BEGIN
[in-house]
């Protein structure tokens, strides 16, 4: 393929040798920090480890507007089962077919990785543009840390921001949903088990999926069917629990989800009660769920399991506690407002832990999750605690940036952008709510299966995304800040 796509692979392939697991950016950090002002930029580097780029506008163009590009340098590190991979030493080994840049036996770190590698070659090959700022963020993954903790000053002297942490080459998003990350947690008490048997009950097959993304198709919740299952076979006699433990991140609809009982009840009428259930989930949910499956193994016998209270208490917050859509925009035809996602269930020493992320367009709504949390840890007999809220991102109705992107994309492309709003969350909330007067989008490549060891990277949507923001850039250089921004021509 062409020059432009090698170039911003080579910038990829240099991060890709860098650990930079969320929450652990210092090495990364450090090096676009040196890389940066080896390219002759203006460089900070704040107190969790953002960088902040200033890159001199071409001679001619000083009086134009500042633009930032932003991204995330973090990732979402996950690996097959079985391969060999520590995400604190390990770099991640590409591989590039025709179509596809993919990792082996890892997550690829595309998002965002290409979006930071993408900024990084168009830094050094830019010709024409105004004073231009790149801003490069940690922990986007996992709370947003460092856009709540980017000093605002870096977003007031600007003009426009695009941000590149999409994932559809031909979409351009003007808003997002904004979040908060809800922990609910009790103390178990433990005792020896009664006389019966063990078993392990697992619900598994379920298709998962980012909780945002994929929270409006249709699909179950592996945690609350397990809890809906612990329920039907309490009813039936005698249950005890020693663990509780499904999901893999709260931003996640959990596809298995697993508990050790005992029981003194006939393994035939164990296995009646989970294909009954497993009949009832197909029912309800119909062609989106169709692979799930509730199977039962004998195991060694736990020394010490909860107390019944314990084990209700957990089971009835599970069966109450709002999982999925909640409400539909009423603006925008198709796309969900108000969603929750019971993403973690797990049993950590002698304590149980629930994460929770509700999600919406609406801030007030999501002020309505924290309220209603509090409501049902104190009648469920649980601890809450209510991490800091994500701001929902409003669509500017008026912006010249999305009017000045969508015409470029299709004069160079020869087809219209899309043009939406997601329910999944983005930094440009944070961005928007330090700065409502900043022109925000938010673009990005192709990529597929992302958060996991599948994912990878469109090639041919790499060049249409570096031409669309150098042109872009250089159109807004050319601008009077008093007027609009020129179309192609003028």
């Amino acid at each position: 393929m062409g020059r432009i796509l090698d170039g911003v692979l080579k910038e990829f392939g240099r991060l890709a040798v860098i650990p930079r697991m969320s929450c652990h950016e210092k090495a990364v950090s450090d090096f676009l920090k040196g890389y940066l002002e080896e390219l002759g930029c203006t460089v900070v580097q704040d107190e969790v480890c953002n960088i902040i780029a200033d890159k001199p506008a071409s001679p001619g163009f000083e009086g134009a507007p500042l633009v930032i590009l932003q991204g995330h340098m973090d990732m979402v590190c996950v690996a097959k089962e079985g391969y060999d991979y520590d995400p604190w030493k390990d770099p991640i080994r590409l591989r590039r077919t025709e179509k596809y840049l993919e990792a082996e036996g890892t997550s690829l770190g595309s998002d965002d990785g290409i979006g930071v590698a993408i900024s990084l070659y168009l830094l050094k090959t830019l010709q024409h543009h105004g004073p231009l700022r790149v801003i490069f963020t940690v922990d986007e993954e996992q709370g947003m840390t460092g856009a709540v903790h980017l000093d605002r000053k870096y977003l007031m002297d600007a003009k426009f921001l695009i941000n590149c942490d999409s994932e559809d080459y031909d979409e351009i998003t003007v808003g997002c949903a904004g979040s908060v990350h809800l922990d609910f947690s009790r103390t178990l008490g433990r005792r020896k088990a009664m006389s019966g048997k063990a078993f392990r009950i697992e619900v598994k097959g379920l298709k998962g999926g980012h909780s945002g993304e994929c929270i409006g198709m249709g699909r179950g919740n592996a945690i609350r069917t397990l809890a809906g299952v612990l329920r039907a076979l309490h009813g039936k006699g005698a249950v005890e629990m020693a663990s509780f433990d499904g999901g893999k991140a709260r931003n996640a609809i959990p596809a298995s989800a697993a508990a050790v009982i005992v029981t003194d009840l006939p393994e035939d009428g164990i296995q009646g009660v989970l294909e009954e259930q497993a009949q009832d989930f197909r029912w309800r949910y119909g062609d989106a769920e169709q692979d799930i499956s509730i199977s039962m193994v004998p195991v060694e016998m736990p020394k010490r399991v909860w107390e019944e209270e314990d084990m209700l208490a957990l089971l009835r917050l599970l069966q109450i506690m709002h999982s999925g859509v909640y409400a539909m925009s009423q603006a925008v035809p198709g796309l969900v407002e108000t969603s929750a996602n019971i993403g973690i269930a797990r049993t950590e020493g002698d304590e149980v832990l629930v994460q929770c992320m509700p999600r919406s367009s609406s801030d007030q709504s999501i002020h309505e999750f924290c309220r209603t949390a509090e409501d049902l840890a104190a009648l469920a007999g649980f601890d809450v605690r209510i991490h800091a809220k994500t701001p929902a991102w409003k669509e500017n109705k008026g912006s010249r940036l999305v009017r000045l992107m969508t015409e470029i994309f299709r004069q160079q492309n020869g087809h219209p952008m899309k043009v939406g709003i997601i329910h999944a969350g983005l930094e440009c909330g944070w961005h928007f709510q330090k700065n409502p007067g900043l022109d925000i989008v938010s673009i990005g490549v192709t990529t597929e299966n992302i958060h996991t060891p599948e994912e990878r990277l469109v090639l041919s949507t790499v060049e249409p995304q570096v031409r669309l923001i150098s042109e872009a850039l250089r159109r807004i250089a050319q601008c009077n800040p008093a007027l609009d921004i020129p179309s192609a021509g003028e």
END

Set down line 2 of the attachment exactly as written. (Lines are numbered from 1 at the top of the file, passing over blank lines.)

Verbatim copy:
């Protein structure tokens, strides 16, 4: 393929040798920090480890507007089962077919990785543009840390921001949903088990999926069917629990989800009660769920399991506690407002832990999750605690940036952008709510299966995304800040 796509692979392939697991950016950090002002930029580097780029506008163009590009340098590190991979030493080994840049036996770190590698070659090959700022963020993954903790000053002297942490080459998003990350947690008490048997009950097959993304198709919740299952076979006699433990991140609809009982009840009428259930989930949910499956193994016998209270208490917050859509925009035809996602269930020493992320367009709504949390840890007999809220991102109705992107994309492309709003969350909330007067989008490549060891990277949507923001850039250089921004021509 062409020059432009090698170039911003080579910038990829240099991060890709860098650990930079969320929450652990210092090495990364450090090096676009040196890389940066080896390219002759203006460089900070704040107190969790953002960088902040200033890159001199071409001679001619000083009086134009500042633009930032932003991204995330973090990732979402996950690996097959079985391969060999520590995400604190390990770099991640590409591989590039025709179509596809993919990792082996890892997550690829595309998002965002290409979006930071993408900024990084168009830094050094830019010709024409105004004073231009790149801003490069940690922990986007996992709370947003460092856009709540980017000093605002870096977003007031600007003009426009695009941000590149999409994932559809031909979409351009003007808003997002904004979040908060809800922990609910009790103390178990433990005792020896009664006389019966063990078993392990697992619900598994379920298709998962980012909780945002994929929270409006249709699909179950592996945690609350397990809890809906612990329920039907309490009813039936005698249950005890020693663990509780499904999901893999709260931003996640959990596809298995697993508990050790005992029981003194006939393994035939164990296995009646989970294909009954497993009949009832197909029912309800119909062609989106169709692979799930509730199977039962004998195991060694736990020394010490909860107390019944314990084990209700957990089971009835599970069966109450709002999982999925909640409400539909009423603006925008198709796309969900108000969603929750019971993403973690797990049993950590002698304590149980629930994460929770509700999600919406609406801030007030999501002020309505924290309220209603509090409501049902104190009648469920649980601890809450209510991490800091994500701001929902409003669509500017008026912006010249999305009017000045969508015409470029299709004069160079020869087809219209899309043009939406997601329910999944983005930094440009944070961005928007330090700065409502900043022109925000938010673009990005192709990529597929992302958060996991599948994912990878469109090639041919790499060049249409570096031409669309150098042109872009250089159109807004050319601008009077008093007027609009020129179309192609003028």